Debbie Lee has created history by becoming the first woman inducted into the Australian Football Hall of Fame.
- Lee is regarded as one of the greats of the VFLW and now works with the Western Bulldogs
- Judd was inducted in his first year of eligibility
- Oatey and McIntosh were both elevated to Legend status posthumously
Lee was joined by Chris Judd, Nathan Burke and Rob Wiley as the 2021 inductees, while Jack Oatey and Merv McIntosh were elevated to Legend status.
Lee was recognised for her years of service to football as a player and administrator, predominantly in the VFLW competition, where she played more than 300 matches and was a five-time league best-and-fairest winner.
She is now the general manager of women’s football with the Western Bulldogs.
Lee paid tribute to her parents for the support they had provided her during her career.
“They did everything they could have to provide a really good life for myself and my brothers,” she told Fox Footy.
Lee said she was just one of many trailblazers who had helped develop the women’s game.
“Thanks to the unsung heroes, the women and men who stood beside me in the journey of women’s football,” she said.
Western Bulldogs’ 2018 AFLW premiership-winning captain, Ellie Blackburn, was among the many to congratulate Lee on her induction.
“You have done incredible things for our game and we are all grateful for your contribution so far,” Blackburn tweeted.
Judd’s glittering AFL career was saluted in his first year of Hall of Fame eligibility.
A Brownlow Medal winner at two clubs, Judd retired in 2015 after 14 seasons and 279 matches with West Coast (134) and Carlton (145).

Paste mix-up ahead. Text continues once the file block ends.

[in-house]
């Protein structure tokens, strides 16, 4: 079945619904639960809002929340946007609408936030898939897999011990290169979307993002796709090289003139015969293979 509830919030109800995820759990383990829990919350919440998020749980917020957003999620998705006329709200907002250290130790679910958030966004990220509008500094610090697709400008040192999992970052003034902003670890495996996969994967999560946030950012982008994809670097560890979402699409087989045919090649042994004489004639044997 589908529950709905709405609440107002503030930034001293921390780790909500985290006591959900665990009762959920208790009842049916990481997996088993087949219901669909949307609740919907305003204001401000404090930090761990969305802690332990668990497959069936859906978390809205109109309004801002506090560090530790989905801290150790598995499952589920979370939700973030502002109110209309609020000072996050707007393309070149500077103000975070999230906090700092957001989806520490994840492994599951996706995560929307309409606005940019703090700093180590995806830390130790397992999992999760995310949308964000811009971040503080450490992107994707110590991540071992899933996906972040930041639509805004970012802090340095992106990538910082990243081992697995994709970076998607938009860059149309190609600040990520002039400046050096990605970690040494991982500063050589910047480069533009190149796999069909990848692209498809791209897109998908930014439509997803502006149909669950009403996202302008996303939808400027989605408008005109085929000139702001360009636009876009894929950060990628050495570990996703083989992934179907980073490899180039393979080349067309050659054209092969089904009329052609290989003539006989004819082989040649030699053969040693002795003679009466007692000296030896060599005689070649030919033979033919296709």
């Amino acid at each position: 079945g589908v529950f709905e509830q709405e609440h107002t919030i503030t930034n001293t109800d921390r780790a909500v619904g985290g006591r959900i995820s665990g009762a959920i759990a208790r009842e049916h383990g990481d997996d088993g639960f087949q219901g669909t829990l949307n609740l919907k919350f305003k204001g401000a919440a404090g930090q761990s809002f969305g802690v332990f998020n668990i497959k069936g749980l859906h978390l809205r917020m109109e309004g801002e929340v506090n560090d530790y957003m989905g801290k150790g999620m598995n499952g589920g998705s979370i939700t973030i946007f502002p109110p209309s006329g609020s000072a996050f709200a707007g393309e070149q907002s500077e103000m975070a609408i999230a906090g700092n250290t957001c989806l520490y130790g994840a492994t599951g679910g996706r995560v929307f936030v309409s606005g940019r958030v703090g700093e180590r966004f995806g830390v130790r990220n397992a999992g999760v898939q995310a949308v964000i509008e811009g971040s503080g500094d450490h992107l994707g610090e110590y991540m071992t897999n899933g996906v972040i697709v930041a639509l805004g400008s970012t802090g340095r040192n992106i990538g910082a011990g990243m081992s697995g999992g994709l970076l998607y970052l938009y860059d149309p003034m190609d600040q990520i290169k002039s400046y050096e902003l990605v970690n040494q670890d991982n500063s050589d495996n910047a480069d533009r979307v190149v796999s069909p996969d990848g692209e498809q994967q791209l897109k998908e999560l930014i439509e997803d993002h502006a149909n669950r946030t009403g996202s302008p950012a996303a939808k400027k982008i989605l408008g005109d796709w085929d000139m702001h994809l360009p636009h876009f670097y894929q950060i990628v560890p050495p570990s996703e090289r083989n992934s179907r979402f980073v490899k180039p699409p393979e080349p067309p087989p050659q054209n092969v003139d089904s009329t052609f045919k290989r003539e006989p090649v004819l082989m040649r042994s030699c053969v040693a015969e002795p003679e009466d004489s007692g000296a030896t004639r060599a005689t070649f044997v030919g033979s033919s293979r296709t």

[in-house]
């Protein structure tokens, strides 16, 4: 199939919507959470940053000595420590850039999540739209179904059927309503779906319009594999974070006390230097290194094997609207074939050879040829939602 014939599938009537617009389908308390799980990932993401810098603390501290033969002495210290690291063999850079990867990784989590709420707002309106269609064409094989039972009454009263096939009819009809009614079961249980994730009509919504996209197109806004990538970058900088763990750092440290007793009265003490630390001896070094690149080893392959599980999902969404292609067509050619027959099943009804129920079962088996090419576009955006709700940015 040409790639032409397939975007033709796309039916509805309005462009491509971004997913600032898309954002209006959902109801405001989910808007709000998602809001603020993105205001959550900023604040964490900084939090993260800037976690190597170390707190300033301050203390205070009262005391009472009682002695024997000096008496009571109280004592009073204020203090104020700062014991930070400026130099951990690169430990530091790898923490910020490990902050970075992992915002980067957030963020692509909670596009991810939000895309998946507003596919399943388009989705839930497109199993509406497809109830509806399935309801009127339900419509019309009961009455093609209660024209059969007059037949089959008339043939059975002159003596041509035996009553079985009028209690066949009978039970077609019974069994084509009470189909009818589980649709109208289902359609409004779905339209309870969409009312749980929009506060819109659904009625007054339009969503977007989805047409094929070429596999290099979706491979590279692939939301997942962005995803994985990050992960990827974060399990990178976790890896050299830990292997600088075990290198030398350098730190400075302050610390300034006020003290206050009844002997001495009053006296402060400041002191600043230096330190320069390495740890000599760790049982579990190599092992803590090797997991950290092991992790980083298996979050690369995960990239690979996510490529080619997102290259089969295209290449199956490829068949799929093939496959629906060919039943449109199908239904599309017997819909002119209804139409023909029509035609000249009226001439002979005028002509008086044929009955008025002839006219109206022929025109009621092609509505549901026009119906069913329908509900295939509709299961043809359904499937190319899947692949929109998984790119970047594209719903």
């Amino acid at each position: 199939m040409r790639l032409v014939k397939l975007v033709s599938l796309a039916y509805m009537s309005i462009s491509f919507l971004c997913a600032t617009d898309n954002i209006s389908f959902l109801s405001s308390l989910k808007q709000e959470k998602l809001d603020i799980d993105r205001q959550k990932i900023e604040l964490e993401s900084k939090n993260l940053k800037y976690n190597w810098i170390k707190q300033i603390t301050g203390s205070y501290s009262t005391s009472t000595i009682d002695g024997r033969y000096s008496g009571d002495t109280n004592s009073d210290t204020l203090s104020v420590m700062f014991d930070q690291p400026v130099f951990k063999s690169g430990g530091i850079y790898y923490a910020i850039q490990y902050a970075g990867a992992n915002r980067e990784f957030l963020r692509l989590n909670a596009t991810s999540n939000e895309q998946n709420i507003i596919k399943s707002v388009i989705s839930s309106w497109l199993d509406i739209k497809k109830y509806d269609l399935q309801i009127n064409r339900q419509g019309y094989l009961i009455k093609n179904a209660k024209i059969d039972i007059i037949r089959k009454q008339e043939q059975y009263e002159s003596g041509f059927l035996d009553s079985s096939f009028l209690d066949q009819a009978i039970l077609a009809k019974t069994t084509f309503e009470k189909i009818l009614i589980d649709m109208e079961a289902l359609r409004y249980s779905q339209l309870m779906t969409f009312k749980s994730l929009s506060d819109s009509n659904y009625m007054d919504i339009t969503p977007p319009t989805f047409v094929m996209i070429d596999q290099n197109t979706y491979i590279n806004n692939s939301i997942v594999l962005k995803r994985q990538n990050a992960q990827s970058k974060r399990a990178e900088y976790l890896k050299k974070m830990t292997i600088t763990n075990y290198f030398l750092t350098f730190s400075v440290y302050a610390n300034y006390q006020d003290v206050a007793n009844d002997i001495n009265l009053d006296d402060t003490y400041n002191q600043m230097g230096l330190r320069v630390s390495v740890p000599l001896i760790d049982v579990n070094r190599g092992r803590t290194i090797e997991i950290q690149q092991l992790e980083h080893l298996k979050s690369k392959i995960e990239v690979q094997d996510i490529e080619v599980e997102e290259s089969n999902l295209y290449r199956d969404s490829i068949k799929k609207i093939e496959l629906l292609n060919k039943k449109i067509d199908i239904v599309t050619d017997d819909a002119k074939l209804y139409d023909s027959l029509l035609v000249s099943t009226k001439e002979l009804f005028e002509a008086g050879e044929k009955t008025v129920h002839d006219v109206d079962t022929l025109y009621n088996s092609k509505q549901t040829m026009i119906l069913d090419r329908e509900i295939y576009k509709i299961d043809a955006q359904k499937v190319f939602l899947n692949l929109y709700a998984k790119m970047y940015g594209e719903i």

The brilliant midfielder won the game’s most coveted individual award for the first time in 2004, his third season at AFL level, and claimed the Norm Smith Medal in a losing grand final against Sydney the following year.
Judd captained West Coast in their nail-biting 2006 grand final win over the Swans, having taken over as skipper when Ben Cousins was stripped of the role earlier that year.
He left the Eagles at the end of 2007 for Carlton and claimed a second Brownlow Medal in 2010, but could not repeat his premiership success with the Blues.
A six-time All Australian, Judd is due to step down from his role as a Carlton board member at the end of this season, ending his formal association with the club.
Burke, who coaches the Bulldogs’ AFLW team, made his name as a tough midfielder for St Kilda (323 matches) and Victoria (11).
Wiley starred on both sides of the country, playing in two WAFL premierships with Perth (1976-77) and one VFL flag with Richmond (1980).
He won eight best-and-fairest awards with Perth.
Oatey and McIntosh were both elevated posthumously, taking the total number of official Legends of the game to 31.
Oatey coached more than 500 wins with Norwood, West Adelaide and Sturt in a career that reaped 10 SANFL premierships, and had the competition’s grand final best-on-ground medal named in his honour.
McIntosh was a three-time Sandover medallist and seven-time best-and-fairest winner with Perth.
He famously won the Simpson Medal as best afield in Perth’s 1955 premiership when the team overcame a 34-point deficit at half-time to upset East Fremantle.
Adam Goodes declined induction to the Hall of Fame this year because the game failed to adequately support him towards the end of his playing career.
Goodes, a two-time premiership winner with Sydney and twice a Brownlow medallist, retired in 2015 after persistent booing by crowds.
The AFL has since apologised for its handling of the situation.
Hall of Fame selection chair Richard Goyder said Norwood great Garry McIntosh also declined induction this year because he did not play the game for personal honours.